[0030] A common design challenge in ball-and-socket or ball-and-cage joint design is that the balls, which transfer torque between joint components, are required to support a significant load. For example, in the adapter design discussed above, the load on the balls can result in stress concentrated on specific points in the spherical race and on the ball. This can result in the ball wearing down the surface of the race, creating divot or impression in the race surface, deformation of the ball, or both. It is generally understood in the art that the impact of the load during torque transfer can be mitigated by increasing the relative diameter of the balls; the larger the ball, the greater the potential bearing surface area available for distributing the load and transferring torque.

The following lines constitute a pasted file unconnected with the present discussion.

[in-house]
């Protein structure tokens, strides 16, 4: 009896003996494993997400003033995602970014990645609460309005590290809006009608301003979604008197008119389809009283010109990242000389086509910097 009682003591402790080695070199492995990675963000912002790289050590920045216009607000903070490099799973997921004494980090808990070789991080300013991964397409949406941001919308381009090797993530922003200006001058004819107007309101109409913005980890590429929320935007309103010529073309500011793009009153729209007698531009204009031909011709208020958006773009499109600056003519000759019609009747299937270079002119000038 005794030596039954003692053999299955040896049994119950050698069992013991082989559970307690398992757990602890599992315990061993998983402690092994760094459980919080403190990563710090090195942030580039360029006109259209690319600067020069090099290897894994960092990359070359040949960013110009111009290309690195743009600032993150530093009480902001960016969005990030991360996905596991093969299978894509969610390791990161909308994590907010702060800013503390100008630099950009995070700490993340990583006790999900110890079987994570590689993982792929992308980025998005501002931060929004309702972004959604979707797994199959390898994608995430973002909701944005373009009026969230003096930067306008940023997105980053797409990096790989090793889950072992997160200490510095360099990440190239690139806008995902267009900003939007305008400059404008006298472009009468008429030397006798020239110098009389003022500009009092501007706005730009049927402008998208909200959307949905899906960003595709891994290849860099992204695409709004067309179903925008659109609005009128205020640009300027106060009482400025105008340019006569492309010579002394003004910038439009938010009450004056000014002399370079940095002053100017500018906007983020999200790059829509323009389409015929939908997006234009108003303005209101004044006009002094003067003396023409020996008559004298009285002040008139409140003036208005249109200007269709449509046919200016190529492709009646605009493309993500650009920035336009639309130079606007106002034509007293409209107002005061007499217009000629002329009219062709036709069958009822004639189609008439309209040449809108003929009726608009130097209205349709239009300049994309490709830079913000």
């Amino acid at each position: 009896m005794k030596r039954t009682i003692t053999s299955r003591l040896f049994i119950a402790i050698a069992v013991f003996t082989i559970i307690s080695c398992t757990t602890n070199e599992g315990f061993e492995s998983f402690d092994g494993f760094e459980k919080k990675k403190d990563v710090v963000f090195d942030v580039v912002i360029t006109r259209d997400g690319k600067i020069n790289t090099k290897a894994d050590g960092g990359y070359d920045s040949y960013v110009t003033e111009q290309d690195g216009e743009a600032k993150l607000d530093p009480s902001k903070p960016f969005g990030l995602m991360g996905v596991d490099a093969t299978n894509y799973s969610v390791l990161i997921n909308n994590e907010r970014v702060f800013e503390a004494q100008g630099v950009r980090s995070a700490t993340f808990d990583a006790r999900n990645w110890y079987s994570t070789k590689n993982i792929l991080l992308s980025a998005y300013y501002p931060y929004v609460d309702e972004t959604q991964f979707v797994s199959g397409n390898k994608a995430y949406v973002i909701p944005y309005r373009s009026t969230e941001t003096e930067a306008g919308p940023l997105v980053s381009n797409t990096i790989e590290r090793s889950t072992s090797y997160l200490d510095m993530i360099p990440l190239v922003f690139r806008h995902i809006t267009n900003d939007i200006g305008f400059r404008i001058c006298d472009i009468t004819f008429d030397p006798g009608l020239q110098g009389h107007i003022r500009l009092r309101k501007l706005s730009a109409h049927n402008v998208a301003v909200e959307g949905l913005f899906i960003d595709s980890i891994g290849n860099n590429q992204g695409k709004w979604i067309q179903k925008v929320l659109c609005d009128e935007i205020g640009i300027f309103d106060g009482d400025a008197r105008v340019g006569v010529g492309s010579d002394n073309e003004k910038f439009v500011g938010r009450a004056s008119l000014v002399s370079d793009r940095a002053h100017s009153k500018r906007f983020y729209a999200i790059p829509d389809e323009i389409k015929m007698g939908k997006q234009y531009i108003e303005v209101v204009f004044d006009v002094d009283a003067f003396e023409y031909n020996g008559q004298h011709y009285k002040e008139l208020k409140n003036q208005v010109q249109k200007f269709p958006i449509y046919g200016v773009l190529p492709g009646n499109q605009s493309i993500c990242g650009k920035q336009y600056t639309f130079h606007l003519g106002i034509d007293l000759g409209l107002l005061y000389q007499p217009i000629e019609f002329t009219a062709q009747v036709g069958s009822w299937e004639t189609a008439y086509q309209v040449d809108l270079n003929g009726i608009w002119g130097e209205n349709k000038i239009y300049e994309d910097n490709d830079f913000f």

[0031] However, a limiting factor in joint design is the environment or assembly in which the joint is to be used. For example, in a drilling operation in a confined area, such as may occur in the oil and gas industry, the joint must fit within the internal diameter of a driveshaft housing, and must be compact enough so that any "wobbling" or precessional movement by the output end of the power section rotor does not physically interfere with the driveshaft housing. Similar size or clearance concerns may arise in any operation involving a linkage of eccentric rotational output to other components; the joint must not interfere, for example, with other parts of the assembly. Given this constraint on the size of a rotating joint, it may only be possible to use balls of larger dimension in a given environment or machine if neighboring components can be reduced in size so that the joint will still fit where needed. The trade-off, however, is that reducing the size (e.g. , the cross-sectional area) of other components may reduce their strength and resistance to fatigue.